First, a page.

LungFit GO Safe, Well-tolerated, Interim Trial Analysis Shows
Treatment with LungFit GO, an inhaled form of nitric oxide that can be self-administered at home, has so far been well-tolerated in a pilot clinical trial testing the investigational medication in adults with or without cystic fibrosis (CF).
The ongoing trial involves patients with lung infections caused by non-tuberculous mycobacteria, known as NTM, which are environmental organisms found in soil, dust, and water. While these disease-causing bacteria usually aren’t transmitted person-to-person, such transmission has been reported in individuals with CF.
“Given these new interim safety and tolerability data … the future for the LungFit GO device is promising,” Andrew Colin, MD, a professor of cystic fibrosis and pediatric pulmonology director at the University of Miami, said in a press release.
The pilot study, now enrolling participants in Australia, is seeking to test the medicine in approximately 20 people with chronic, treatment-resistant NTM infections. People with CF or other diseases are more susceptible to lung infections caused by NTM — a set of more than 160 species of bacteria found naturally in the environment — with Mycobacterium abscessus posing a particular threat.
This bacteria, known as M. abscessus, has been associated with a greater lung function decline in this patient population.
“Refractory NTM lung infection is notoriously difficult to treat, and patients often suffer side effects and require complex dosing schedules to complete the 6-to-18-month combination antibiotic regimens that are the current standard of care,” Colin said.
LungFit GO is an inhaled version of nitric oxide (NO), a substance that has anti-inflammatory and bacteria-killing properties. NO also is a vasodilator — it prompts blood vessels to relax, thus lowering blood pressure.
This trial consists of a run-in period in which participants are evaluated before treatment, then given the medicine in two phases over the course of 12 weeks (about three months). In the first two-week treatment phase, the participants are being given increasing doses of NO, from 150 to 250 parts per million (PPM), in a hospital, while being monitored for safety. The participants then complete the rest of the study via at-home, self-administered treatment.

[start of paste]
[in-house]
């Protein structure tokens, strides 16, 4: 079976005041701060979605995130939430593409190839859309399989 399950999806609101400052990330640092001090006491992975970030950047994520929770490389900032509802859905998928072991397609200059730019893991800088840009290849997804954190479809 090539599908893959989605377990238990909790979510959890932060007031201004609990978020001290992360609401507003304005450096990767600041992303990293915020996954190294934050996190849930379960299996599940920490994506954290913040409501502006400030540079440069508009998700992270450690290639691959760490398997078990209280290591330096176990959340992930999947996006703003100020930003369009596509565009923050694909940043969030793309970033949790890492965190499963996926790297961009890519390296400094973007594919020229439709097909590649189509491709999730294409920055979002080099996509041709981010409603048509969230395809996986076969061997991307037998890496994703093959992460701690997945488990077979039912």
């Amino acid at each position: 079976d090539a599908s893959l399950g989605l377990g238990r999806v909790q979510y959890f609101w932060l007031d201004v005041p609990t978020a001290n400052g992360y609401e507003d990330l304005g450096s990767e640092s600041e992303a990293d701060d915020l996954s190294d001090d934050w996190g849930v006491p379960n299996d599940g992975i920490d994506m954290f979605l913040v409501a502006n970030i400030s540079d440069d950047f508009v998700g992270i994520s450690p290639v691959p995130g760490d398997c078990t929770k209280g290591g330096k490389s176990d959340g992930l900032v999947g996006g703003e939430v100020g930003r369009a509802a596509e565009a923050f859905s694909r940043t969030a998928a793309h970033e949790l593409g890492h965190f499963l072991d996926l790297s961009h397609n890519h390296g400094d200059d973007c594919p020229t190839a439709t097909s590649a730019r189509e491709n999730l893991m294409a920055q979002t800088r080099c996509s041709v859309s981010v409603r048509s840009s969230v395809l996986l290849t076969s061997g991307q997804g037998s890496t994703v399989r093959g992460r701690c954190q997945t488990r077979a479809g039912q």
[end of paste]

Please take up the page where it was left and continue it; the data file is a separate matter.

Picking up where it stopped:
According to Colin, who specializes in lung disease, 250 PPM is “the highest concentration of inhaled NO that has ever been tested in a clinical trial with patient self-administration in the home.”
The new interim analysis includes data on eight participants enrolled in the study as of Sept. 6. All but one were female, and their ages ranged from 22 to 73, with a mean age of 56.6. This distribution is “consistent with real-world NTM disease,” according to Beyond Air, the company developing LungFit Go.
The doses given participants were increased up to the highest 250 ppm dose during the in-hospital phase. No patients required dose reductions during the subsequent at-home portion of the study. So far, there have been no study discontinuations, nor any serious side effects associated with treatment.
“We believe these data show that safe self-administration of nitric oxide at concentrations up to 250 ppm in the home setting is now a reality,” said Steve Lisi, chairman and CEO of Beyond Air.
“The Beyond Air team continues to work with our Australian colleagues, who have been outstanding in a difficult COVID-19 lockdown environment, to complete this study. We are encouraged by these interim data and look forward to reporting the complete efficacy and safety results, which are expected to be announced in 2022,” Lisi added.